Stop increasing the major version for minor updates

Sidney Just's Avatar

Sidney Just

16 Nov, 2016 11:13 AM

This might sound silly, but can you guys please use minor version numbers for minor versions? Reveal 2 was followed by Reveal 3, a minor bugfix update, which was followed by a minor update that bumped the version to Reveal 4. Can we go back to normal versioning? Reveal 4.0.1, Reveal 4.0.2, Reveal 4.1.x etc?

  1. Support Staff 1 Posted by Tony Arnold on 16 Nov, 2016 11:25 AM

    Tony Arnold's Avatar

    Hi Sidney,

    Thanks for the feedback, I appreciate you taking the time to do so.

    Sean went into a bit of detail about our reasoning behind dropping semantic versioning in the introductory blog post for Reveal 2.

    The major impetus behind the change is that we can now release features as they are ready, rather than holding them back for major paid upgrades.

    I know that the last two releases have been bug fix releases, but stick with us, there are bigger features underway that should be released in updates over the next couple of months.



  2. 2 Posted by Sidney Just on 16 Nov, 2016 11:30 AM

    Sidney Just's Avatar

    I totally understand the reasoning, but the two aren't mutually exclusive! And don't get me wrong, I really appreciate bugfix updates, in no way am I complaining. I just feel like you could stick to using minor version bumps where it's appropriate and still stick to the 12 months of updates.

  3. Support Staff 3 Posted by Oliver Jones on 16 Nov, 2016 02:31 PM

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    Hi Sidney,

    Thanks for the feedback. I'd like to know your reason behind wanting more traditional version numbers? Do you feel something is lost by not using semantic versioning? Do you think we should use minor versions for bug fix only releases and increment the major version when we add a new feature?

    As Tony said our intention now is to do quite regular releases. Hopefully once every four to six weeks. Sometimes more frequently if we think a bug fix is a high priority (like the last couple of releases). Each release will contain bug fixes and/or new features as they are ready. Even in the last couple of days 2 small features have been added, and work begun on a more significant one that could appear in the next release.

    The version numbers associated with each release are now quite arbitrary. They just need to be bigger than the previous version to show which release is newest. We chose to use whole numbers as that was simplest. Products like Chrome, Firefox, Sketch, and Framer also use this sort of version numbering system. Though I have noticed Sketch will drop a minor version in on occasion for bug-fixes.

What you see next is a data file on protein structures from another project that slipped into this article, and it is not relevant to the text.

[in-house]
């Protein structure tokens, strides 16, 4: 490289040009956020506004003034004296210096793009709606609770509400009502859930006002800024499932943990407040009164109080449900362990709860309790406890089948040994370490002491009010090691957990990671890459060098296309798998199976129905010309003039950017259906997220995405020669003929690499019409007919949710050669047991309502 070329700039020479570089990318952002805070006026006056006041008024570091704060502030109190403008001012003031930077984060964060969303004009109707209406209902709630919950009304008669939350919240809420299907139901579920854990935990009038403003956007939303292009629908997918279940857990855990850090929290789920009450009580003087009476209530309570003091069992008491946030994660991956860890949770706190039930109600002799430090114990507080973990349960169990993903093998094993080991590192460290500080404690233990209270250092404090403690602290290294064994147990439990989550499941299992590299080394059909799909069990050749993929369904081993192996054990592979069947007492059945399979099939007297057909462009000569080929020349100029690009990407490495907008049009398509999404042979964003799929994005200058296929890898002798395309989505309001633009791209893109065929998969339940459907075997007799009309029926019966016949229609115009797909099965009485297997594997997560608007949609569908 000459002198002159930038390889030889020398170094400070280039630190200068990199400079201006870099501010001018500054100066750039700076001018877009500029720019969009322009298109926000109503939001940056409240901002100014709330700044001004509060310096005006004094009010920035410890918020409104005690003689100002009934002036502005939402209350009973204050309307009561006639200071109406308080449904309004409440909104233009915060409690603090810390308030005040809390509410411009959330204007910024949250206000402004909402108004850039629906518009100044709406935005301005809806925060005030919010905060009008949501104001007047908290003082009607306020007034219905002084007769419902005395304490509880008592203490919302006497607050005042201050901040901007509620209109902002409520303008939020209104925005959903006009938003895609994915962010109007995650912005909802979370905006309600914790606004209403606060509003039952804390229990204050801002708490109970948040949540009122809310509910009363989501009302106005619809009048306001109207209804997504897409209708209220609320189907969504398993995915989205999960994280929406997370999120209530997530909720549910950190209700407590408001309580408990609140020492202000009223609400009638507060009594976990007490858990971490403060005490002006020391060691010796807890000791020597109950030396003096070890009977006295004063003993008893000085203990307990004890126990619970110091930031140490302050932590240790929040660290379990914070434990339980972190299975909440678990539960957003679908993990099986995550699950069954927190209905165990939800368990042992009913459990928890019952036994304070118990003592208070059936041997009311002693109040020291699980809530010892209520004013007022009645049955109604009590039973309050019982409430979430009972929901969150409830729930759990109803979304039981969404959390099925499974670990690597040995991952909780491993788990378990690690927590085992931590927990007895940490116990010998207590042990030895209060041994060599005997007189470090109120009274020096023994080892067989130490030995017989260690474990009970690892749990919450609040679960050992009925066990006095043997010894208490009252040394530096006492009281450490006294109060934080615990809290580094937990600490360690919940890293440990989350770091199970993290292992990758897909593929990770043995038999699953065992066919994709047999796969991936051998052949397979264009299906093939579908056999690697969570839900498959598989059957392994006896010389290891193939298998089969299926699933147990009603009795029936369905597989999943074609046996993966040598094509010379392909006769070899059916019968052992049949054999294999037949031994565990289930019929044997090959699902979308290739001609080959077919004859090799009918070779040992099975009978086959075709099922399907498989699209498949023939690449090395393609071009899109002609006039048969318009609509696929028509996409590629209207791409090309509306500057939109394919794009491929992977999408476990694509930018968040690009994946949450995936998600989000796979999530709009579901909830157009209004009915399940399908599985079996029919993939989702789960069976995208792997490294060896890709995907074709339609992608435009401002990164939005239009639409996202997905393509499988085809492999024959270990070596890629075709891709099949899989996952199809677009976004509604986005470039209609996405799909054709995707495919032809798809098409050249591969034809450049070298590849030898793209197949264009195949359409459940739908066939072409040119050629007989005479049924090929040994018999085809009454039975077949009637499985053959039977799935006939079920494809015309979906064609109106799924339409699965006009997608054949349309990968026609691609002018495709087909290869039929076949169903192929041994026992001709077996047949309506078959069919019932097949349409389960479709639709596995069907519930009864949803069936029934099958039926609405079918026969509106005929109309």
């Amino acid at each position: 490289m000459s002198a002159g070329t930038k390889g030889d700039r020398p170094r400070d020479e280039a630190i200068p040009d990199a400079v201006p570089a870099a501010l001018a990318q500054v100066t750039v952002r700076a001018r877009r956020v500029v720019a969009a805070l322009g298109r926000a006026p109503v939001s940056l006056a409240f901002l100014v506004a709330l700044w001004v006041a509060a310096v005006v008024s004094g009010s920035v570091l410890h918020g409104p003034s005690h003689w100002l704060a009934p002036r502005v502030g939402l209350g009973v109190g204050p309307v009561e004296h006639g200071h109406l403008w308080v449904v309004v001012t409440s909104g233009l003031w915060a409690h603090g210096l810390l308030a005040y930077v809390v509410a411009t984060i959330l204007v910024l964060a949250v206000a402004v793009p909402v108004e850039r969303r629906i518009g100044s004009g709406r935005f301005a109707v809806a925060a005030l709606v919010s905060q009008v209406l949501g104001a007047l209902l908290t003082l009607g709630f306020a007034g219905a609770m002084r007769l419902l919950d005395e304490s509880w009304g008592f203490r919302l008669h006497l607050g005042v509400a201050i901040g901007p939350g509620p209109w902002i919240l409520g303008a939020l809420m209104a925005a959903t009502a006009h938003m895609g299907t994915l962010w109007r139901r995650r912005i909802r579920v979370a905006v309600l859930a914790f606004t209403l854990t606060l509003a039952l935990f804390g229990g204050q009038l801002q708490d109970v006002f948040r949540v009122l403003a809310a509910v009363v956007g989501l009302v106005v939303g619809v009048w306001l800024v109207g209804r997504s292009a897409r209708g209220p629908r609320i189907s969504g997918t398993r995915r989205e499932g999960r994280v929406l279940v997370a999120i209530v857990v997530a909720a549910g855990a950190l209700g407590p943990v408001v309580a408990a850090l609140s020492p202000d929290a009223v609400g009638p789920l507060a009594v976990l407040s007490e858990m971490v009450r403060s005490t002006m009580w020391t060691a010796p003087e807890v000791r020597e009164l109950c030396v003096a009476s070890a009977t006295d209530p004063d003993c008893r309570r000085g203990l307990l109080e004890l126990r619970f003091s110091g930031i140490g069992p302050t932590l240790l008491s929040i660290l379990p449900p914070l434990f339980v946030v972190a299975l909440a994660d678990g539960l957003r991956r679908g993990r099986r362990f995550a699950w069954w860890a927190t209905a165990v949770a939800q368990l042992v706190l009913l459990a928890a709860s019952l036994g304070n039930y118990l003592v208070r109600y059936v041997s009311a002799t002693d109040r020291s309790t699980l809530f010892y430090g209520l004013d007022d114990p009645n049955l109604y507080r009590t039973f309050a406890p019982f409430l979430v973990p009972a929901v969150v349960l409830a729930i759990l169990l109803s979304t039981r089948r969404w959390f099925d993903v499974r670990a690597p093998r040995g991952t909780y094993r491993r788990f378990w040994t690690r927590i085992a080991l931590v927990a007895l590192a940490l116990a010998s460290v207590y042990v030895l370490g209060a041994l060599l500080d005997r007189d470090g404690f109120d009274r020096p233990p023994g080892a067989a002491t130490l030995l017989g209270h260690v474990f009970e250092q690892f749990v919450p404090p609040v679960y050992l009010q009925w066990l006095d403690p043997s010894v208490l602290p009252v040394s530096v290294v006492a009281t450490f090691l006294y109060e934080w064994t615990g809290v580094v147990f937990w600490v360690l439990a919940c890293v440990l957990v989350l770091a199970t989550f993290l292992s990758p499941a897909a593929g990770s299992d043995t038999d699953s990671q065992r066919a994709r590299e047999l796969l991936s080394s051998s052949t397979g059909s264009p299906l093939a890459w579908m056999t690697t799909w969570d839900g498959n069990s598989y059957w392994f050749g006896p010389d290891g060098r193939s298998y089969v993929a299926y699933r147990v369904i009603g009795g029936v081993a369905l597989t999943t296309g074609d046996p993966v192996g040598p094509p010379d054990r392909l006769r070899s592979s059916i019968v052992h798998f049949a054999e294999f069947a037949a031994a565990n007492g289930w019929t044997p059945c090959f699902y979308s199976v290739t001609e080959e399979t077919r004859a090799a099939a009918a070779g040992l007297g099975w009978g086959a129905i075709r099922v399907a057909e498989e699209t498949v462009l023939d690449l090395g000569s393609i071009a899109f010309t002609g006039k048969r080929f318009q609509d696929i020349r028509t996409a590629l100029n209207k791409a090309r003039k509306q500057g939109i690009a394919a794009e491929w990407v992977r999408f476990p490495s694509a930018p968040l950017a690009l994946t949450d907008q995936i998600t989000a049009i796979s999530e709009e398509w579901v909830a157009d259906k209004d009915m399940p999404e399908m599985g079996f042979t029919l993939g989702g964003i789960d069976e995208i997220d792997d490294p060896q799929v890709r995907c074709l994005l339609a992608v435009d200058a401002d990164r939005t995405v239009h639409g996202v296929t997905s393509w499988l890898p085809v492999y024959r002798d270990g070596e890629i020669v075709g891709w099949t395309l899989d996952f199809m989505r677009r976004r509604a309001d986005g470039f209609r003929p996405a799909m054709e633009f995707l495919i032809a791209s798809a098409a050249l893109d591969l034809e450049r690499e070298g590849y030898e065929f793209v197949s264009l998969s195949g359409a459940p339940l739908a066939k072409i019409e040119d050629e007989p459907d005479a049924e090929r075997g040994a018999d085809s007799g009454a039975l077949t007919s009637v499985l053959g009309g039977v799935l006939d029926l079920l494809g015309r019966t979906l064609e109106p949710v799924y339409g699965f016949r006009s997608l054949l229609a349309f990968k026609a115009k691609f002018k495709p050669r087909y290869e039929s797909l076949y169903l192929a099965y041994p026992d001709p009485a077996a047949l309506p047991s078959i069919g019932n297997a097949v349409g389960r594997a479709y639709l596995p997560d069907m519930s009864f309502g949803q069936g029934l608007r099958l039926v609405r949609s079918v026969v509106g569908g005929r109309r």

We could have chosen to use the minor version as the incrementing number. Eg, 2.1, 2.2, 2.3 etc. But then the question becomes when do increment the major version?


  4. 4 Posted by Sidney Just on 24 Nov, 2016 05:48 PM

    Sidney Just's Avatar

    Hey, sorry for the late response!

    Basically, I think it boils down to personal preference, but from the people around me who also use Reveal, I know that they find this versioning system as confusing and weird as I do. Basically version numbers became pointless with Reveal 2, Ideally I would still like to see dot releases for smaller changes and bufixes. It just seems really weird to see the version number increase that rapidly.

    Maybe if this version numbering system doesn't suit you very well, you could switch to something akin to what JetBrains uses? Reveal 2016.1, Reveal 2016.2, Reveal 2017.1 etc. That seems to fit nicely with what you have in mind for with licensing as well.

  5. 5 Posted by Sidney Just on 24 Nov, 2016 05:59 PM

    Sidney Just's Avatar

    To add to this, the licensing system isn't really clear. For example, initially I wasn't even aware that I basically bought a subscription, I thought a bought a v2. I know others have felt the same way. And people whom I have told "hey, get Reveal 2" came back to me asking what I'm on about and why there is a v3/v4 out already.

    Basically it's all very confusing and it seems to be deliberately designed that way.

  6. Support Staff 6 Posted by Oliver Jones on 27 Nov, 2016 12:09 AM

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    Hi Sidney

    We certainly didn't deliberately set out to confuse. That is the last thing we wanted to do. We want to be as clear and up-front about why we chose to change licensing and versioning models as we can be.

    The versioning model Jetbrains use was certainly under consideration before we launched Reveal v2. Though in the end we decided to go with the versioning model Sketch, Framer, Firefox & Chrome use. Sketch sometimes also uses point releases for urgent bug fixes and in the future we might do the same.

    We don't consider our licensing model to be a "subscription service" as the software does not require that have an active subscription to function. You can continue to use any of the versions released within your license period in perpetuity. But yes it does have an annualised component to it.

    Your feedback is very helpful to us and it has highlighted that we need to be clearer in our communication regarding our licensing and versioning model.


  7. Oliver Jones closed this discussion on 27 Nov, 2016 12:09 AM.

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